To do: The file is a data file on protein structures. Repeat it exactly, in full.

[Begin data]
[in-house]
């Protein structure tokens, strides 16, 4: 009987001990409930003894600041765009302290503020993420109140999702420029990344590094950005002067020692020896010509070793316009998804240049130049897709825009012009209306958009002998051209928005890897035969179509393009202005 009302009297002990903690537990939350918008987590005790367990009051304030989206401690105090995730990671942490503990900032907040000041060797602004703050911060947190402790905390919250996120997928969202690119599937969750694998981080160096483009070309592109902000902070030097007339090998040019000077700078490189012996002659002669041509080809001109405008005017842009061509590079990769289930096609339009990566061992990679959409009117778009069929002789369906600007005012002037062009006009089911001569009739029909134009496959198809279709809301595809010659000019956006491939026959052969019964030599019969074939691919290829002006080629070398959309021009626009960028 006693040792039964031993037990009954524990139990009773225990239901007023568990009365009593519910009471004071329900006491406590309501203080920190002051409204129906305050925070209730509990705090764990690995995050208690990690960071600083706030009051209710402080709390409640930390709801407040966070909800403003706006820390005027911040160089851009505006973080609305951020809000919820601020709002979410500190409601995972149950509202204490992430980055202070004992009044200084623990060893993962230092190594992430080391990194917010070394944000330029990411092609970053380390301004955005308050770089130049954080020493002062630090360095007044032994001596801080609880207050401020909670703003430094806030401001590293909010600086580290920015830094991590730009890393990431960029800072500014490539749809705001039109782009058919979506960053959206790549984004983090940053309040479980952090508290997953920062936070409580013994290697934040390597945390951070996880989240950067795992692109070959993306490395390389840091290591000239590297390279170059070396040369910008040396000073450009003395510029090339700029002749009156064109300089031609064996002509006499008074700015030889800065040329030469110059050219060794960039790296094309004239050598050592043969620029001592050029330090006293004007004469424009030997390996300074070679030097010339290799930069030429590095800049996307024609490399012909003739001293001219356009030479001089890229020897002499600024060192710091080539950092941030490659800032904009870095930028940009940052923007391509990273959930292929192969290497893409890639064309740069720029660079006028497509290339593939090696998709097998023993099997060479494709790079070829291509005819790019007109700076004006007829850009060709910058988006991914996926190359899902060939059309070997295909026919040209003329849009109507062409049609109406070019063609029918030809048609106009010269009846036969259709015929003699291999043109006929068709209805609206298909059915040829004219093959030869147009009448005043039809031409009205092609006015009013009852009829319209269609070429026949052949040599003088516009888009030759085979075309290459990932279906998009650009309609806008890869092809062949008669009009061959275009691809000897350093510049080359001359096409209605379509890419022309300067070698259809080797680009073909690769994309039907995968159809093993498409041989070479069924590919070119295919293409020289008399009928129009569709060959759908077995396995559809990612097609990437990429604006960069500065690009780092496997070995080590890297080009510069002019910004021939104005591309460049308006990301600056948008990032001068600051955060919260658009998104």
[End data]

[in-house]
């Protein structure tokens, strides 16, 4: 009987001990409930003894600041765009302290503020993420109140999702420029990344590094950005002067020692020896010509070793316009998804240049130049897709825009012009209306958009002998051209928005890897035969179509393009202005 009302009297002990903690537990939350918008987590005790367990009051304030989206401690105090995730990671942490503990900032907040000041060797602004703050911060947190402790905390919250996120997928969202690119599937969750694998981080160096483009070309592109902000902070030097007339090998040019000077700078490189012996002659002669041509080809001109405008005017842009061509590079990769289930096609339009990566061992990679959409009117778009069929002789369906600007005012002037062009006009089911001569009739029909134009496959198809279709809301595809010659000019956006491939026959052969019964030599019969074939691919290829002006080629070398959309021009626009960028 006693040792039964031993037990009954524990139990009773225990239901007023568990009365009593519910009471004071329900006491406590309501203080920190002051409204129906305050925070209730509990705090764990690995995050208690990690960071600083706030009051209710402080709390409640930390709801407040966070909800403003706006820390005027911040160089851009505006973080609305951020809000919820601020709002979410500190409601995972149950509202204490992430980055202070004992009044200084623990060893993962230092190594992430080391990194917010070394944000330029990411092609970053380390301004955005308050770089130049954080020493002062630090360095007044032994001596801080609880207050401020909670703003430094806030401001590293909010600086580290920015830094991590730009890393990431960029800072500014490539749809705001039109782009058919979506960053959206790549984004983090940053309040479980952090508290997953920062936070409580013994290697934040390597945390951070996880989240950067795992692109070959993306490395390389840091290591000239590297390279170059070396040369910008040396000073450009003395510029090339700029002749009156064109300089031609064996002509006499008074700015030889800065040329030469110059050219060794960039790296094309004239050598050592043969620029001592050029330090006293004007004469424009030997390996300074070679030097010339290799930069030429590095800049996307024609490399012909003739001293001219356009030479001089890229020897002499600024060192710091080539950092941030490659800032904009870095930028940009940052923007391509990273959930292929192969290497893409890639064309740069720029660079006028497509290339593939090696998709097998023993099997060479494709790079070829291509005819790019007109700076004006007829850009060709910058988006991914996926190359899902060939059309070997295909026919040209003329849009109507062409049609109406070019063609029918030809048609106009010269009846036969259709015929003699291999043109006929068709209805609206298909059915040829004219093959030869147009009448005043039809031409009205092609006015009013009852009829319209269609070429026949052949040599003088516009888009030759085979075309290459990932279906998009650009309609806008890869092809062949008669009009061959275009691809000897350093510049080359001359096409209605379509890419022309300067070698259809080797680009073909690769994309039907995968159809093993498409041989070479069924590919070119295919293409020289008399009928129009569709060959759908077995396995559809990612097609990437990429604006960069500065690009780092496997070995080590890297080009510069002019910004021939104005591309460049308006990301600056948008990032001068600051955060919260658009998104």